Smashing Stereotypes: Dr Jayshree Seth

The inspirational journey to becoming a Chief Science Advocate


Dr Jayshree Seth
Corporate Scientist, 3M

Dr Jayshree Seth is a Corporate Scientist at 3M and leads Applied Technology Development for the Industrial Adhesives and Tapes Division. She has a PhD in Chemical Engineering from Clarkson University, New York and holds 67 patents for a variety of innovations. Jayshree was appointed 3M’s first ever Chief Science Advocate in 2018 and is using her scientific knowledge, technical expertise and professional experience to communicate the importance and benefits of science in everyday life.*

I didn’t necessarily see myself as a ‘scientist type’ when I was growing up and I didn’t think I was smart enough to pursue a science career when I didn’t get into a top-flight engineering college. However, my parents encouraged me to study the sciences, and now I’m really glad they did.

It was actually at university, when I started doing experimental work on hard coatings to protect surfaces, that I realised for the first time how excited I was to plan my experiments, conduct them and write up the results to communicate in an understandable way. This was me! I was indeed a scientist.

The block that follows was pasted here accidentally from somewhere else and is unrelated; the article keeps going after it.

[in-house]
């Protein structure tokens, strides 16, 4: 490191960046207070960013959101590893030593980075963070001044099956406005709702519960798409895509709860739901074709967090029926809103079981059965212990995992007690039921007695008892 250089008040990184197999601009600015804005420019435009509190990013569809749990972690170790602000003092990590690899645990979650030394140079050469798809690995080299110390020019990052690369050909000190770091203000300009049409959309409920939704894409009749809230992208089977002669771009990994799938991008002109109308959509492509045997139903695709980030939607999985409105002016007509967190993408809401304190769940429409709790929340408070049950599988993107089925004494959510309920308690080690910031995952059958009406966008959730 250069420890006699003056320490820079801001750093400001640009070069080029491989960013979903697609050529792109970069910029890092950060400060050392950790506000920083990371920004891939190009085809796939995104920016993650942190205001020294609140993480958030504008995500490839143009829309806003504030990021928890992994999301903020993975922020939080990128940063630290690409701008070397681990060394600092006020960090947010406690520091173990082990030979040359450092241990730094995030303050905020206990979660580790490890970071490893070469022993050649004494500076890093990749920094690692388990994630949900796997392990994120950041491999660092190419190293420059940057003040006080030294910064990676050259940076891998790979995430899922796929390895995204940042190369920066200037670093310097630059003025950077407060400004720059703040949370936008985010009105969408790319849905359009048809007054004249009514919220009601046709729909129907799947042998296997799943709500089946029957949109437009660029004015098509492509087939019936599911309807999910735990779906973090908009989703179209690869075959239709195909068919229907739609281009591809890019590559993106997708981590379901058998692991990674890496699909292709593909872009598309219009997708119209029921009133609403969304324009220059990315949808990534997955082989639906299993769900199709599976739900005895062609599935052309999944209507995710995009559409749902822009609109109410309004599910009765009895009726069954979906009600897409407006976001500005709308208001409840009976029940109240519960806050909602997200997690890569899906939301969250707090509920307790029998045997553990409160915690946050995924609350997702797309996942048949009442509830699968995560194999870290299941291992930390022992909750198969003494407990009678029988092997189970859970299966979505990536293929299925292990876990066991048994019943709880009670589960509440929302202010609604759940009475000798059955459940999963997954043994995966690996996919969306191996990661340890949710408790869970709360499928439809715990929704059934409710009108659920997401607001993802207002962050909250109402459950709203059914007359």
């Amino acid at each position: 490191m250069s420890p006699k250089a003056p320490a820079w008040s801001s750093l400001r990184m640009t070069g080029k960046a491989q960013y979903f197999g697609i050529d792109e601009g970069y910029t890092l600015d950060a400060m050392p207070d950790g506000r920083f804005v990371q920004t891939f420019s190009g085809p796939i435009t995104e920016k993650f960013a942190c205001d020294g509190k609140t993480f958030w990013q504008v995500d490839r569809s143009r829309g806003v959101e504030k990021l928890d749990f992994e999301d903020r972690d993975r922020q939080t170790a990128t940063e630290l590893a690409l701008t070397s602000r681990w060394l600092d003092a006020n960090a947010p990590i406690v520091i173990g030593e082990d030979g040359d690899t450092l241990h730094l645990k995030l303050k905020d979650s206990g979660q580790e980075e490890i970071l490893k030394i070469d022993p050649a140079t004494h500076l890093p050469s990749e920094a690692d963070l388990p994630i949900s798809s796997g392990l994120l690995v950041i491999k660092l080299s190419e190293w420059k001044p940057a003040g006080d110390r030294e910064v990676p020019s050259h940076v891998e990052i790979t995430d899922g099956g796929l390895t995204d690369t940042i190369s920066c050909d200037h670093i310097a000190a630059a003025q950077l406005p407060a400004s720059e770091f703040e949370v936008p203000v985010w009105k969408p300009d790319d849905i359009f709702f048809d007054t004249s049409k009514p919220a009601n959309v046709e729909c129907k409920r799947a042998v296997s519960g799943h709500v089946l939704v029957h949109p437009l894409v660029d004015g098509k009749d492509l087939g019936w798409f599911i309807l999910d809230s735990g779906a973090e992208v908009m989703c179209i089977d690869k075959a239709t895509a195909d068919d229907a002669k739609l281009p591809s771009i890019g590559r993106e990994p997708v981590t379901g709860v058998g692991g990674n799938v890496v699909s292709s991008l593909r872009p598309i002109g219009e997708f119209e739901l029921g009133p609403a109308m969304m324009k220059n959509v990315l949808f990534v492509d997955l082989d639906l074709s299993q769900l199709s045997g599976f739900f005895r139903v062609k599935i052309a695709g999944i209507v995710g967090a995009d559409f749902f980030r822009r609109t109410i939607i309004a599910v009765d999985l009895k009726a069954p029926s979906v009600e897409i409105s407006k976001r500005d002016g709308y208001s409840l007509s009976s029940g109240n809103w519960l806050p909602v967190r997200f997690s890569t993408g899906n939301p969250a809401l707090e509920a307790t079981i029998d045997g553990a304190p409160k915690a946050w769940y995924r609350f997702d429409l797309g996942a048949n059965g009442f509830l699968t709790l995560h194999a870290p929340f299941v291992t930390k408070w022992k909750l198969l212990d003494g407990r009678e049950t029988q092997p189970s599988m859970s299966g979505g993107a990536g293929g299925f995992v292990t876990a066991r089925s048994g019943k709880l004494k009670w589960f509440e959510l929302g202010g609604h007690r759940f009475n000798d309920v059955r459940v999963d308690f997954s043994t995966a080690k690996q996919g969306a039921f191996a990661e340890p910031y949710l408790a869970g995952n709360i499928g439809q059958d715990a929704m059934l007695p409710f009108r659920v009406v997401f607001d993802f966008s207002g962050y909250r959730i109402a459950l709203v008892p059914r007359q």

I finished my PhD and then accepted a position at 3M in a technology area I knew very little about at the start, but using the basic principles of science and connecting with people helped me to progress to where I am today.

Recently I was honoured to be selected as 3M’s global Chief Science Advocate, which has allowed me to travel the world and, hopefully, inspire young people from all backgrounds to embrace the opportunities that a career in science can bring.

There are many stereotypes in STEM, of course. We are very familiar with the image of an eccentric male scientist working in a lonely laboratory. However, there is much less discussion about the diversity of science and scientific roles.

The idea that women may not be confident or resilient enough to work in the science and engineering sectors is one outdated stereotype I’m personally trying to smash. As the first female engineer to reach the highest technical designation in my organisation, I like to think I am helping to show there is a massive space and need for women in STEM.

What’s more, the world is facing a whole host of global challenges and in the coming decades we need diverse, creative, scientific thinking to enable us to improve lives and build a more sustainable future for all.

Click here to read about more scientists who are Smashing Stereotypes!

*The information featured in this profile was last updated in March 2020.

The Smashing Stereotypes campaign is supported by 3M